The Pete Brown Interview

Morden Tower / Photo © Andrew Curtis (cc-by-sa/2.0)

Morden Tower / Photo © Andrew Curtis (cc-by-sa/2.0)

By Bill Ectric

On June 16, 1964, Pete Brown gave the first ever poetry reading at Morden Tower, now a literary landmark in Newcastle, England. The Morden Tower Readings, conceived and organized by Tom and Connie Pickard, went on to host readings by more poets than can be listed here, especially from the Beat and Black Mountain movements, including Allen Ginsberg’s first European reading of Kaddish. I have always found the connections and cross-pollination of different scenes fascinating, but in 1964, the only poetry I cared about was surrounded by electric guitars and drums. As the sixties progressed, I absorbed rock & roll, blues rock, acid rock, progressive rock, and heavy metal.

Pete Brown, Living Life BackwardsI did like to read, however, and I was one of those kids who not only listened to records, I read everything printed on the album covers: Music and production credits, liner notes, and even the ads on the inner sleeves. We didn’t have CDs back then, and those 12-inch wide phonograph disks had plenty of room on the packaging for text. Polydor Records used to promote various artists on the paper inner sleeves of their albums covers, and I remember the curious feeling of seeing my favorite rockers (Cream, Jimi Hendrix, and The Who) alongside artists that, to me, seemed arcane even then (Acker Bilk, Teagarden and Van Winkle, Len Novy). I remember wondering, who is this mysterious person named Pete Brown, listed in the credits on Cream albums alongside Eric Clapton, Jack Bruce, and Ginger Baker? On the album itself, under each song title, the composer’s names appeared in parentheses: Sunshine of Your Love (Clapton, Bruce, Brown); White Room (Bruce, Brown); I Feel Free (Bruce, Brown).

Much later, I learned that he was none other than the same Pete Brown who gave the first reading at Morden Tower. Born on December 25, 1940, in Ashtead, Surrey, England, Pete Brown started writing when he was fourteen. He cites a jazz and poetry recording by Kenneth Patchen as a turning point in his life. He also names Dylan Thomas and Federico Garcia Lorca as important influences. By age 19, Pete was a professional performance poet and worked with Michael Horovitz to produce the New Departures magazine, which published early works by Samuel Beckett and William S. Burroughs. Allen Ginsberg saw the New Departure group as a counterpart to the American Beats. As previously mentioned, Brown co-wrote a number of songs with members of Cream, which, at the time, was considered an avant-garde band due to their extended improvisations and dedication to a psychedelic version of the classic blues form. After Cream disbanded, Pete Brown and Jack Bruce continued to co-write lyrics for  Bruce’s solo albums, including Songs For a Tailor, Harmony Row, and Into the Storm. Pete has been the producer and/or percussionist and/or vocalist for a variety of bands, including The Battered Ornaments, Pete Brown and Piblokto!, The Hamburg Blues Band (guest sideman), Back to Front, The Interoceters, and more. His books include Few Poems (1966, Migrant Press: Birmingham), Let ‘Em Roll, Kafka (1969, Fulcrum: London), and The Old Pal’s Act (1972, Allison & Busby: London).Pete Brown & Piblokto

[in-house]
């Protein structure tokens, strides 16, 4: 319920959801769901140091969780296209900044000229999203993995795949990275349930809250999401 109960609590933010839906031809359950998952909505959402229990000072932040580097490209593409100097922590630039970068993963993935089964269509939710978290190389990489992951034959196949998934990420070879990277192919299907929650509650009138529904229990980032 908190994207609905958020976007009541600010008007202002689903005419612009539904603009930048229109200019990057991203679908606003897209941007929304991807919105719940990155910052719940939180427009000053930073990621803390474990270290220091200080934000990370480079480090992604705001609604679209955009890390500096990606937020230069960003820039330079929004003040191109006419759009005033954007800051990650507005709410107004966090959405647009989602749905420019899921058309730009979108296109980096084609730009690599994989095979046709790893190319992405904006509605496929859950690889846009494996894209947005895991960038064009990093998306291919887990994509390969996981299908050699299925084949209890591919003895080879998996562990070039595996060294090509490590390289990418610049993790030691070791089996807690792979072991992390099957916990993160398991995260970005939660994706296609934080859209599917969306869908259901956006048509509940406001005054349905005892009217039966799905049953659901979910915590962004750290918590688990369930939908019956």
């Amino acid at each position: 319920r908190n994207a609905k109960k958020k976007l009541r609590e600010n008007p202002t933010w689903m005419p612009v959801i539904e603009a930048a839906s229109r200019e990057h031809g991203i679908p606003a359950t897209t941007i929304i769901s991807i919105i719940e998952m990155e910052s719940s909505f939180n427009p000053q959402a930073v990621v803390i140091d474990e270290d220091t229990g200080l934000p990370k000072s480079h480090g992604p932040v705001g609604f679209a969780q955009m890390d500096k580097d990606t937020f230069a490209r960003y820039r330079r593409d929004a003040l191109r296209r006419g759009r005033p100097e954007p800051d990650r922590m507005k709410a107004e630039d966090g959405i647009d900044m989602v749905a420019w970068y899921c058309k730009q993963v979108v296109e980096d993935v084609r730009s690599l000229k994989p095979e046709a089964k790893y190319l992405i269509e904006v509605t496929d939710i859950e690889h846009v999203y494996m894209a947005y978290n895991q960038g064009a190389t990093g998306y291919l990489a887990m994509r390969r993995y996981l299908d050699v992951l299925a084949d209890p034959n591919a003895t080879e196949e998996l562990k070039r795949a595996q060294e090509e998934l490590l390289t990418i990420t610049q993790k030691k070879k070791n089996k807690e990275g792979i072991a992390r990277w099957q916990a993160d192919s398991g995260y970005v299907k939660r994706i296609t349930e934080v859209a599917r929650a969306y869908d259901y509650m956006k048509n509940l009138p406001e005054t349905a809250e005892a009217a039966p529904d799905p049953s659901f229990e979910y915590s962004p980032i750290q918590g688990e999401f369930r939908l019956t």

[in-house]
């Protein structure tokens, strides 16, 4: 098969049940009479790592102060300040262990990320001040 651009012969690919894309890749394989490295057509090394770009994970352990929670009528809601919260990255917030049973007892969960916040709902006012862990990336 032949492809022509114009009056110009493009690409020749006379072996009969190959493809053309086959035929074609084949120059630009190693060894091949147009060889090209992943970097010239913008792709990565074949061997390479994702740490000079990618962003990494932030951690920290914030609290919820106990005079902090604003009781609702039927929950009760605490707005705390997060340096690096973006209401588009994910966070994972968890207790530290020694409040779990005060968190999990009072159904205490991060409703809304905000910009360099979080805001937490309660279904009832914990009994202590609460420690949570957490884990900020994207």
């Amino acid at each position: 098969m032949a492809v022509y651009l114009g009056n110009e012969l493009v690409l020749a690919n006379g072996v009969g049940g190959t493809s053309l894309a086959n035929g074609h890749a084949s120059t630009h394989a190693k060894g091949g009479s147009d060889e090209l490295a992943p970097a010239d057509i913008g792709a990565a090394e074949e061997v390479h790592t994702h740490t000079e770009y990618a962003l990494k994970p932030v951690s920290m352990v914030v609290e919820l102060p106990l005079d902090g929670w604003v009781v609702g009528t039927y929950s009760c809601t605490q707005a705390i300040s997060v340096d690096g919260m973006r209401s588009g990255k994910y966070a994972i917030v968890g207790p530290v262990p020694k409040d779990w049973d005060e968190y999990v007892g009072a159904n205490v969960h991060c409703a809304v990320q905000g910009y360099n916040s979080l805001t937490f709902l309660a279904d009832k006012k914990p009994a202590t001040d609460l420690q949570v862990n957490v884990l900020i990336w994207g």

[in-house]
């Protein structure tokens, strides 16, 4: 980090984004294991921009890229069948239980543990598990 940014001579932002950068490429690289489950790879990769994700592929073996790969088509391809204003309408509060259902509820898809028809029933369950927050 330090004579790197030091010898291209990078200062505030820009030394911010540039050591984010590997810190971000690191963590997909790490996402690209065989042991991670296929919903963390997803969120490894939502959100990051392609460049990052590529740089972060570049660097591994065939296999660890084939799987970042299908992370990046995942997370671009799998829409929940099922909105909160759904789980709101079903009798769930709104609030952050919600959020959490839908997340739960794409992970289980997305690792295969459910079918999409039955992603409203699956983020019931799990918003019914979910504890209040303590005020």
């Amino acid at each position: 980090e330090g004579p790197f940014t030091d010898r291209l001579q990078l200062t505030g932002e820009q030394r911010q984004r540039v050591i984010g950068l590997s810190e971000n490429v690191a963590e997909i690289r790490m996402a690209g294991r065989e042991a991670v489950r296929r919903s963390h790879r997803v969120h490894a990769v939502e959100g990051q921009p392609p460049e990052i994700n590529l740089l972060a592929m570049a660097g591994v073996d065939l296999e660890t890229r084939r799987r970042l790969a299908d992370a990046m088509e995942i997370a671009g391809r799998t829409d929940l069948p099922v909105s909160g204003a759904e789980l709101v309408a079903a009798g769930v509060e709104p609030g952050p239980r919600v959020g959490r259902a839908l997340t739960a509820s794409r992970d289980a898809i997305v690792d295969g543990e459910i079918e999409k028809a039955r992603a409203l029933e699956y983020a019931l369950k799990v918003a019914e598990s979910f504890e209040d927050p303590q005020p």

I had the pleasure of asking Pete Brown some questions by email.

BILL: Being involved in both music and Beat poetry, did you ever meet David Amram?

PETE: Yes. I have done two gigs with David Amram, both under the name of LIPS Festivals. The first was a few years ago at the now-defunct Ocean in Hackney. He played piano and French horn. My bassist, David Hadley, jammed with him. The second time was last November when we did a 50 years of On the Road celebration at the new Marquee club, now, sadly, also defunct. Amram played on all three nights with various people including on a poetry/music set with me. I also had my whole band there one night and it was the last gig of that particular incarnation as I am now back with Phil Ryan and we are planning a much larger band to tour next year when the new record is out. Amram and I got on very well, incidentally- being a jazz fan of old I was quite aware of his work with Miles, and also saw Pull My Daisy when it first came out. He is extremely sprightly, and reminded me a little of Mose Allison, one of my idols, who also seems to go on forever. Would it were the same for me in ten years time!

BILL: I understand you were the first poet to read at Morden Tower. Was there any musical accompaniment during the readings?

PETE: I was definitely the first poet to read at the Morden Tower, and no, there was no music then.

BILL: Can you talk about some of the people you met there?

PETE: The most important person I met there was Basil Bunting, who Tom Pickard had coaxed out of retirement. What an incredible writer and a great bloke. I later took Ginsberg there and I think Robert Creeley, too. It was a terrific place, great atmosphere and the girls were very friendly!